Tribeca 2010 Film Festival Reviews: Snowmen

It’s been a long time since I saw a live-action, non-established IP children’s flick; while both Pixar and Dreamworks produce children’s films that entertain both kids and adults, the live-action department is populated almost entirely with the droppings of talking dogs, gerbils, and overzealous movie producers seeking to capitalize on an easy demographic. So, it was with a heavy heart that I walked into Robert Kirbyson’s Snowmen, a film that follows recovered cancer victim Billy Kirkfield’s (Billy Coleman) attempt to leave his mark on the world before dying. Despite its suprisingly mature subject matter, the film maintains a lighthearted, lovable appeal, largely due to the sincerity and skill of its child actors.

Shortly after befriending a newly arrived Jamaican boy named Howard and acclimating him to the harsh local weather, Billy informs him of his disease, removing his cap to reveal the effects of chemotherapy. Because his car salesman father (Ray Liotta) tends to “spin” the truth at work, Billy believes he’s likewise lying to him about beating cancer—is convinced he has only weeks to live. And so, Billy and Howard, along with fellow pal Jason (Josh Flitter) set out to leave their mark on the world by setting the Guinness World Record for most snowmen built in a day. It’s a delightful, heartfelt tale with a strangely middle-age slant, making it pallatable to both young and old. One concern the content raises is whether children will understand Billy’s position, and if not, whether the film can truly be enjoyed. When I was five, I saw a Charlie Brown TV cartoon titled Why, Charlie Brown, Why? where Linus fell in love with a young cancer victim who lost her hair from treatment; the story made no sense to me, and I only felt confused and angry. Luckily, the film provides numerouse explanations for Billy’s need to prove himself. At the film’s open, the boys discover a frozen body in the snow; this man haunts the background of the characters’ minds, acting as a catalyst for their mid-life-crisis-esque behavior. This is simple enough that any child could grasp it, so an in-depth understanding of cancer isn’t entirely necessary. It also sets up Christopher Lloyd for a beautiful cameo as the somber, philosophical groundskeeper at a graveyard.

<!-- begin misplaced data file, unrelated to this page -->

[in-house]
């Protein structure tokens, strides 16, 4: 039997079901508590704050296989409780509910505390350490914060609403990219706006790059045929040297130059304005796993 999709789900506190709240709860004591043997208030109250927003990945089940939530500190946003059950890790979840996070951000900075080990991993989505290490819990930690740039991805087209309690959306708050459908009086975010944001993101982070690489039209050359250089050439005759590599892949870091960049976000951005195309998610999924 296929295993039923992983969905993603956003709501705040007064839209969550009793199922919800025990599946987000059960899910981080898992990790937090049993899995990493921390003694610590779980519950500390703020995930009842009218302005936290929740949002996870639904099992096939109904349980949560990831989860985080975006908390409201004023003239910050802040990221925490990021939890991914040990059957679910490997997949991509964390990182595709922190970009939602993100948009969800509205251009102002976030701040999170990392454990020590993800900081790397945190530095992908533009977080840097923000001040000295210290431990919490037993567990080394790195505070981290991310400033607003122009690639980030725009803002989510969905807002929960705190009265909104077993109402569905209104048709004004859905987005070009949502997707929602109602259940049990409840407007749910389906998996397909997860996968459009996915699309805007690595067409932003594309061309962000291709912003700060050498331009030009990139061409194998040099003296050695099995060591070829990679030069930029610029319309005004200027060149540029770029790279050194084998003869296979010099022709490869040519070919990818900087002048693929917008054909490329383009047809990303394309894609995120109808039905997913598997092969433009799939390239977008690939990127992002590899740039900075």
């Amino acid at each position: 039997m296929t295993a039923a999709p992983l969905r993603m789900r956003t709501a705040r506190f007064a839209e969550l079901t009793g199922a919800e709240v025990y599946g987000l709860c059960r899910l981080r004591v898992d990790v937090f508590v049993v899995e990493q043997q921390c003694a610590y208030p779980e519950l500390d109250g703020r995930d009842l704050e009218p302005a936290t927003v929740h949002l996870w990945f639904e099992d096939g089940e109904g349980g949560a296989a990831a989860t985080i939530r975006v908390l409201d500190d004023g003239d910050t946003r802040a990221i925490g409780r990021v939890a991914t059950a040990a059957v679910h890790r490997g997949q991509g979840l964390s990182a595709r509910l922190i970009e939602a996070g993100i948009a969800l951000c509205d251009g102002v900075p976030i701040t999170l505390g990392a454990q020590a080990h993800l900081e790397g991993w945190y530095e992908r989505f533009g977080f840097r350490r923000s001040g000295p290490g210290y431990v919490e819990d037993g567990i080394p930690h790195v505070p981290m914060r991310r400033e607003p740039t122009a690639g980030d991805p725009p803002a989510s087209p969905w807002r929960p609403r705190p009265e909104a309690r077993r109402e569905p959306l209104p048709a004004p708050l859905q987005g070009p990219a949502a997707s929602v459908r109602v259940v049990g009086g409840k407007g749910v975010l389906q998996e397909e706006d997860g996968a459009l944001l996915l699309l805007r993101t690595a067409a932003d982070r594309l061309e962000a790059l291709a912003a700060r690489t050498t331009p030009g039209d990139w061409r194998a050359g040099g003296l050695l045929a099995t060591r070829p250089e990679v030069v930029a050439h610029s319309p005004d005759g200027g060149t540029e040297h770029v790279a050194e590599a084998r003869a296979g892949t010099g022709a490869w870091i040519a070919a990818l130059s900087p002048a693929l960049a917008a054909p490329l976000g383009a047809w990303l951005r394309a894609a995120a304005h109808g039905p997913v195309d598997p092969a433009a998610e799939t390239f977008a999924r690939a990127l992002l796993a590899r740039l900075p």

Cancer and death-by-hypothermia aside, Snowmen is mostly a joyful romp that hearkens back to the final days of enjoyable children’s entertainment like My Girl. We see childhood friendships forged on the blades of ice skates, father-son relationships broken and reformed, and the redemption of a bully who’s never been given the chance to be anything else. It’s a tale of reconciling worldly expectations with reality through the eyes of a child, and while it lacks the imaginative edge of The Goonies or The Neverending Story, it has more than enough heart to make up for this. If you’re looking for a good film to take your children to see or just need a cute, heartwarming experience, you can’t go wrong with Snowmen.


3 responses to “Tribeca 2010 Film Festival Reviews: Snowmen

  1. we saw it too you hit the nail on the head could be/should be best of Tribeca

  2. Seeing it today based on your above recommendation. I hear it’s the best narrative in the fest. I come for the docs — but I’ll give this a shot. It would almost unheard of for a non-doc to win best of fest

  3. Ryanscottsarver

    It’s a wonderful, enjoyable children’s flick. I would also check out Get Low if you have the time to see one more feature film, though it will be out this summer.

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